James V. Kimsey was born in Washington, D.C. and raised in nearby South Arlington, Virginia. Although his father's salary as a civil servant was barely enough to support a family with five children, Kimsey's mother stressed the importance of education and encourage her son to seek scholarships. He attended a Jesuit prep school in Washington. After one term at Georgetown University he entered the United States Military Academy at West Point.
After graduation, Lieutenant Kimsey served as an airborne ranger in the United States Army. He participated in the U.S. intervention in the Dominican Republic and served two tours of duty in Vietnam, where he acquired a working knowledge of the Vietnamese language and a lifelong affection for the Vietnamese people.
During his first tour in Vietnam, from 1965 to 1966, Kimsey -- now a Captain -- commanded a District Advisory Team in the village of Duc Pho, in Quang Ngai province. The previous team had been wiped out by Viet Cong guerrillas. In memory of his late predecessor, the young Captain supervised the construction and operation of an orphanage, which he has continued to support for over 30 years, long after the area fell to the Communists in 1975.
During his second tour of duty from 1968 to 1969, Captain -- now Major -- Kimsey served as Assistant to the Commanding General of Special Operations at Military Assistance Command Vietnam (MACV) Although he left the service in 1969, James Kimsey maintains an active interest in America's national security through his membership in the Joint Special Operations Forces Institute Advisory Board.
On his return to the United States, Kimsey embarked on a business career, investing in restaurants, financial service companies, information technology and real estate. He was one of the founders of United Financial Companies whose subsidiaries include The Business Bank.
In 1985 he founded Quantum Computer Services. He enlisted the services of Steve Case in running the company, and in 1990 changed the name of the operation to America Online, Inc. At its peak, America Online had more than 27 million subscribers, and was the leading independent provider of interactive online services to consumers. For the first decade, James Kimsey served as President and Chief Executive Officer of AOL, but in 1995, he turned over day-to-day responsibility for AOL's operations to Steve Case.
In addition to his work for America Online, Kimsey has served on the boards of Capital One Bank, EduCap, Inc., the advisory boards of Batterson Venture Partners, Lafayette Equity Fund, and as a consultant to Nanophase Technologies Corporation.
In 1997, James Kimsey resigned from the Board of Directors of AOL to run the AOL Foundation, a new philanthropic organization with AOL backing. At the time, Kimsey still owned more than a million shares of AOL stock, worth more than $78.8 million. The Foundation provides money to parents and educators for online learning and supports nonprofit organizations for which AOL employees serve as volunteers.
The Foundation's initial focus is on interactive learning, with grants going to parents and educators who want to use online services and the Internet to help teach children, particularly the disadvantaged. The Foundation's first efforts are concentrated on schools in the Northern Virginia and Washington, DC. The Foundation provides schools and learning centers with cash and computers, and has offered comp time as an incentive to AOL's 7,000 employees to volunteer their time to the effort. The AOL Foundation also supports community service organizations. In addition, AOL employees may apply to the Foundation for grants to their own favorite causes. Preference is given to programs involving online communication, and to programs that favor the disadvantaged.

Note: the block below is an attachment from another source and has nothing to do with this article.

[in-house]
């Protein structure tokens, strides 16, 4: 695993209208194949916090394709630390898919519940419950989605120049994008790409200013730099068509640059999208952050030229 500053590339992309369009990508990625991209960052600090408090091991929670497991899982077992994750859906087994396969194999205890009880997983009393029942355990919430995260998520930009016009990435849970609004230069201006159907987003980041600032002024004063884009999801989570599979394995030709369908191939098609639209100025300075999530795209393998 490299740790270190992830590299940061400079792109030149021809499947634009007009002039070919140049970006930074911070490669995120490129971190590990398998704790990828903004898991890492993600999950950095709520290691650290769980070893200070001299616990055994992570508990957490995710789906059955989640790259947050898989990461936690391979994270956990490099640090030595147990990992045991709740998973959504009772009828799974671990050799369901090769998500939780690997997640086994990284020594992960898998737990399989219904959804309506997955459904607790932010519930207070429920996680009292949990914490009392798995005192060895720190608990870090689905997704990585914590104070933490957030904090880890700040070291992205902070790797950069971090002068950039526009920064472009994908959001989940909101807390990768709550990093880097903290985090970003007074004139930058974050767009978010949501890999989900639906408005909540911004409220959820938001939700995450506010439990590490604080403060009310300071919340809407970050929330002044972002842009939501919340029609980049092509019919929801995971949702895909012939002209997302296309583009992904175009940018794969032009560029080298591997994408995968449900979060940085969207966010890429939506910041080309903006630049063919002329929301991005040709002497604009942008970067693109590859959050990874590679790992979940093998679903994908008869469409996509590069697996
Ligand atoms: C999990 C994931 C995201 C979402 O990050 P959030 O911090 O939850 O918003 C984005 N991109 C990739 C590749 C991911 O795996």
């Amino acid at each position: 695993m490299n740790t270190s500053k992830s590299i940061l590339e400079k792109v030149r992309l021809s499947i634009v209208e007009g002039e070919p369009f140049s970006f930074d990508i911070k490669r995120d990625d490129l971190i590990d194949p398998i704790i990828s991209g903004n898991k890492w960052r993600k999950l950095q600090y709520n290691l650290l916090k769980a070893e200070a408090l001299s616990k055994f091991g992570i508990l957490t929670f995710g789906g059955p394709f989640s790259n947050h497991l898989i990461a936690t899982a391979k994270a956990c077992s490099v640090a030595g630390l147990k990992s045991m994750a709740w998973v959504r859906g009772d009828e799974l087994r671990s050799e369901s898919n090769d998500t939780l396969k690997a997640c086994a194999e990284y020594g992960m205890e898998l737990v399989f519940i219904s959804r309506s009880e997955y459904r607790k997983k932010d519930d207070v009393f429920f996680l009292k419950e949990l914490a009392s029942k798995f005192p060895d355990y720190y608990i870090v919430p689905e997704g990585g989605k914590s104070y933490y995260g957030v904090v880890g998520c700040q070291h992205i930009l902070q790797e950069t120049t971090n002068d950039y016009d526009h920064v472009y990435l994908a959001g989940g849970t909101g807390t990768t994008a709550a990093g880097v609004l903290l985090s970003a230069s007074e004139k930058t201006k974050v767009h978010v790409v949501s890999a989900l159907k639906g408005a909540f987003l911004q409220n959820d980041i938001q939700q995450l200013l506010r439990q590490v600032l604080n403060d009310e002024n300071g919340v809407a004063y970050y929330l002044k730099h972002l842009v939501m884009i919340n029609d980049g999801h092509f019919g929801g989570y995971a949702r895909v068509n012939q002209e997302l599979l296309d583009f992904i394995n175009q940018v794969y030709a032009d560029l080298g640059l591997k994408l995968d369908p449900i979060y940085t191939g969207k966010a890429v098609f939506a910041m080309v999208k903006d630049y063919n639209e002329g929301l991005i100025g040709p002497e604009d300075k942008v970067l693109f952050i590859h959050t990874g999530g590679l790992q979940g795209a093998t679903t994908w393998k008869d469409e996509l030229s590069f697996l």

imsey has continued to take an interest in Vietnam's progress, accompanying President Clinton on the first visit to Vietnam by any U.S. President since the war. Kimsey has also taken an interest in other nations' recovery from war. As Chairman of the Board of Refugees International, he has traveled to Bosnia and Cambodia to investigate the return of refugees, land mine removal and the other human rights concerns. In 2001, he was chosen by Secretary of State Colin Powell to serve as Chairman of the International Commission on Missing Persons (ICMP), an organization created to discover and document the fate of more than 40,000 people who disappeared during the conflict in the former republics of Yugoslavia. Through DNA research, thousands of remains have been identified, allowing shattered families some degree of closure. In the aftermath of the terrorist attacks on the United States in 2001, Kimsey deployed the Commission's DNA experts to assist in the identification of remains found at Ground Zero. After the ouster of Saddam Hussein in 2003, Kimsey traveled to Iraq to oversee ICMP efforts there.
James Kimsey continues to make his home in the Washington, D.C. area, where he was born and raised. Apart from his work with the Kimsey Foundation and the ICMP, he has assisted numerous charitable and cultural associations in his native region, including the National Stroke Association, Big Brothers of the National Capital Area, the National Symphony Orchestra, the Washington National Opera, the Vietnam Veterans Memorial Fund, the Campaign to Rebuild Education in Washington and Innisfree, a community for adults with mental disabilities.
The merger of AOL with multimedia giant Time Warner took place well after Kimsey's day-to-day involvement with the company ended. The ultimate failure of that historic merger would color the history of AOL, but cannot diminish the significance of James Kimsey's contribitions to the growth of the Internet or to the civic life of the nation's capital.